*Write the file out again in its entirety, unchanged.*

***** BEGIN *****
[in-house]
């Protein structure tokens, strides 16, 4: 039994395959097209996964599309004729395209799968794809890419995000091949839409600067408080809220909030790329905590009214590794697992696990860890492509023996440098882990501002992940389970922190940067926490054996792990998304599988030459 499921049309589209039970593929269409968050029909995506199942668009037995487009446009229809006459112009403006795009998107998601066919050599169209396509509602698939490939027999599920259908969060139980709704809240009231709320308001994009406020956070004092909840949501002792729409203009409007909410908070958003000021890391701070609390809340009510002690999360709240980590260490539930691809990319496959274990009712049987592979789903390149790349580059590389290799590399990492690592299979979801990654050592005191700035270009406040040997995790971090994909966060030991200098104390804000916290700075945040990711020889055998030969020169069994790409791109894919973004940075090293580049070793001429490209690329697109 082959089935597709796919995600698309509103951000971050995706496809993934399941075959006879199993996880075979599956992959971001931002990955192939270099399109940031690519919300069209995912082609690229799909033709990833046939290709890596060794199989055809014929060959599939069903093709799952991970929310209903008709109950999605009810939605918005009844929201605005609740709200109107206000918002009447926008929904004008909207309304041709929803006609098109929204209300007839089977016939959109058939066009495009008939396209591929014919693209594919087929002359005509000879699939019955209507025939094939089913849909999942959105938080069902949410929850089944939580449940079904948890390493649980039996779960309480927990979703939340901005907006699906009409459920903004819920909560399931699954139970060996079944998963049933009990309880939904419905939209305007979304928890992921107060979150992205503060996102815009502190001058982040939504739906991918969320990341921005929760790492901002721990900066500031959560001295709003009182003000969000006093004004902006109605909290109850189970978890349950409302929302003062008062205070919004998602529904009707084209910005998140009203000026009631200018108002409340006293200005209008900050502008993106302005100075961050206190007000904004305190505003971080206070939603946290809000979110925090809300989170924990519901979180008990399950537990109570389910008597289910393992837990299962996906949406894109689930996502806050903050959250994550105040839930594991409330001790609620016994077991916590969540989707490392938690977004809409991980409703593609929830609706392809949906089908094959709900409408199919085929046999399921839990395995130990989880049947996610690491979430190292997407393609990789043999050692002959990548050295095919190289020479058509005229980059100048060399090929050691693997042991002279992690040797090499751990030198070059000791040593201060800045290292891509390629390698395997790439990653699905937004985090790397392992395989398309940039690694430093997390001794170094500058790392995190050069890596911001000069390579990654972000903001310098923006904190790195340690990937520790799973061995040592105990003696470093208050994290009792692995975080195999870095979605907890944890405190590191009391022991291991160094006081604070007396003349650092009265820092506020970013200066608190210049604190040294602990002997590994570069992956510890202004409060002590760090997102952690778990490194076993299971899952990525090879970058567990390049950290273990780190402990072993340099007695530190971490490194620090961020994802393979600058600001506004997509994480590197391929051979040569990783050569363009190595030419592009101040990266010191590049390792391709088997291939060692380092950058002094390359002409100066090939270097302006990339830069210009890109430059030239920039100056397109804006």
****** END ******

[in-house]
């Protein structure tokens, strides 16, 4: 039994395959097209996964599309004729395209799968794809890419995000091949839409600067408080809220909030790329905590009214590794697992696990860890492509023996440098882990501002992940389970922190940067926490054996792990998304599988030459 499921049309589209039970593929269409968050029909995506199942668009037995487009446009229809006459112009403006795009998107998601066919050599169209396509509602698939490939027999599920259908969060139980709704809240009231709320308001994009406020956070004092909840949501002792729409203009409007909410908070958003000021890391701070609390809340009510002690999360709240980590260490539930691809990319496959274990009712049987592979789903390149790349580059590389290799590399990492690592299979979801990654050592005191700035270009406040040997995790971090994909966060030991200098104390804000916290700075945040990711020889055998030969020169069994790409791109894919973004940075090293580049070793001429490209690329697109 082959089935597709796919995600698309509103951000971050995706496809993934399941075959006879199993996880075979599956992959971001931002990955192939270099399109940031690519919300069209995912082609690229799909033709990833046939290709890596060794199989055809014929060959599939069903093709799952991970929310209903008709109950999605009810939605918005009844929201605005609740709200109107206000918002009447926008929904004008909207309304041709929803006609098109929204209300007839089977016939959109058939066009495009008939396209591929014919693209594919087929002359005509000879699939019955209507025939094939089913849909999942959105938080069902949410929850089944939580449940079904948890390493649980039996779960309480927990979703939340901005907006699906009409459920903004819920909560399931699954139970060996079944998963049933009990309880939904419905939209305007979304928890992921107060979150992205503060996102815009502190001058982040939504739906991918969320990341921005929760790492901002721990900066500031959560001295709003009182003000969000006093004004902006109605909290109850189970978890349950409302929302003062008062205070919004998602529904009707084209910005998140009203000026009631200018108002409340006293200005209008900050502008993106302005100075961050206190007000904004305190505003971080206070939603946290809000979110925090809300989170924990519901979180008990399950537990109570389910008597289910393992837990299962996906949406894109689930996502806050903050959250994550105040839930594991409330001790609620016994077991916590969540989707490392938690977004809409991980409703593609929830609706392809949906089908094959709900409408199919085929046999399921839990395995130990989880049947996610690491979430190292997407393609990789043999050692002959990548050295095919190289020479058509005229980059100048060399090929050691693997042991002279992690040797090499751990030198070059000791040593201060800045290292891509390629390698395997790439990653699905937004985090790397392992395989398309940039690694430093997390001794170094500058790392995190050069890596911001000069390579990654972000903001310098923006904190790195340690990937520790799973061995040592105990003696470093208050994290009792692995975080195999870095979605907890944890405190590191009391022991291991160094006081604070007396003349650092009265820092506020970013200066608190210049604190040294602990002997590994570069992956510890202004409060002590760090997102952690778990490194076993299971899952990525090879970058567990390049950290273990780190402990072993340099007695530190971490490194620090961020994802393979600058600001506004997509994480590197391929051979040569990783050569363009190595030419592009101040990266010191590049390792391709088997291939060692380092950058002094390359002409100066090939270097302006990339830069210009890109430059030239920039100056397109804006």